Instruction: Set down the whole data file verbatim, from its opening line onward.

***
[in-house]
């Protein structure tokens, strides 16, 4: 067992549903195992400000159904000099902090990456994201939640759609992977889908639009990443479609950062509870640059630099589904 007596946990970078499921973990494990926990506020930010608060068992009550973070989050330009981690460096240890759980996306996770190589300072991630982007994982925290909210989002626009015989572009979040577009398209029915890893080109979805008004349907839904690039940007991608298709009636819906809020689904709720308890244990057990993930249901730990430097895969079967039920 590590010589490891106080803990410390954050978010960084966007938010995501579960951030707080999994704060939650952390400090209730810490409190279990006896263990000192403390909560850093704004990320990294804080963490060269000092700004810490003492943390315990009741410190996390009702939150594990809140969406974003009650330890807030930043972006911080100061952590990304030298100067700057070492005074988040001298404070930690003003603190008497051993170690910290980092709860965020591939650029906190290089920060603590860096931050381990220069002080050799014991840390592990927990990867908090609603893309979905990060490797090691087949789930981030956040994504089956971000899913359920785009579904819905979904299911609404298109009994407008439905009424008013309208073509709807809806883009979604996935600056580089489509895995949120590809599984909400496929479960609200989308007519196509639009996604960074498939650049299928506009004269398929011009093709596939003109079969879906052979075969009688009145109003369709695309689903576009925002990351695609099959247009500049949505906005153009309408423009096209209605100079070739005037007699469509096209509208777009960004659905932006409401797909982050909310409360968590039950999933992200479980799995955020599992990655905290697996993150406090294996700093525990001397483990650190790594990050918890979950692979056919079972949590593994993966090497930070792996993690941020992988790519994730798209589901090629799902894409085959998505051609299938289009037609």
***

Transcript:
[in-house]
């Protein structure tokens, strides 16, 4: 067992549903195992400000159904000099902090990456994201939640759609992977889908639009990443479609950062509870640059630099589904 007596946990970078499921973990494990926990506020930010608060068992009550973070989050330009981690460096240890759980996306996770190589300072991630982007994982925290909210989002626009015989572009979040577009398209029915890893080109979805008004349907839904690039940007991608298709009636819906809020689904709720308890244990057990993930249901730990430097895969079967039920 590590010589490891106080803990410390954050978010960084966007938010995501579960951030707080999994704060939650952390400090209730810490409190279990006896263990000192403390909560850093704004990320990294804080963490060269000092700004810490003492943390315990009741410190996390009702939150594990809140969406974003009650330890807030930043972006911080100061952590990304030298100067700057070492005074988040001298404070930690003003603190008497051993170690910290980092709860965020591939650029906190290089920060603590860096931050381990220069002080050799014991840390592990927990990867908090609603893309979905990060490797090691087949789930981030956040994504089956971000899913359920785009579904819905979904299911609404298109009994407008439905009424008013309208073509709807809806883009979604996935600056580089489509895995949120590809599984909400496929479960609200989308007519196509639009996604960074498939650049299928506009004269398929011009093709596939003109079969879906052979075969009688009145109003369709695309689903576009925002990351695609099959247009500049949505906005153009309408423009096209209605100079070739005037007699469509096209509208777009960004659905932006409401797909982050909310409360968590039950999933992200479980799995955020599992990655905290697996993150406090294996700093525990001397483990650190790594990050918890979950692979056919079972949590593994993966090497930070792996993690941020992988790519994730798209589901090629799902894409085959998505051609299938289009037609």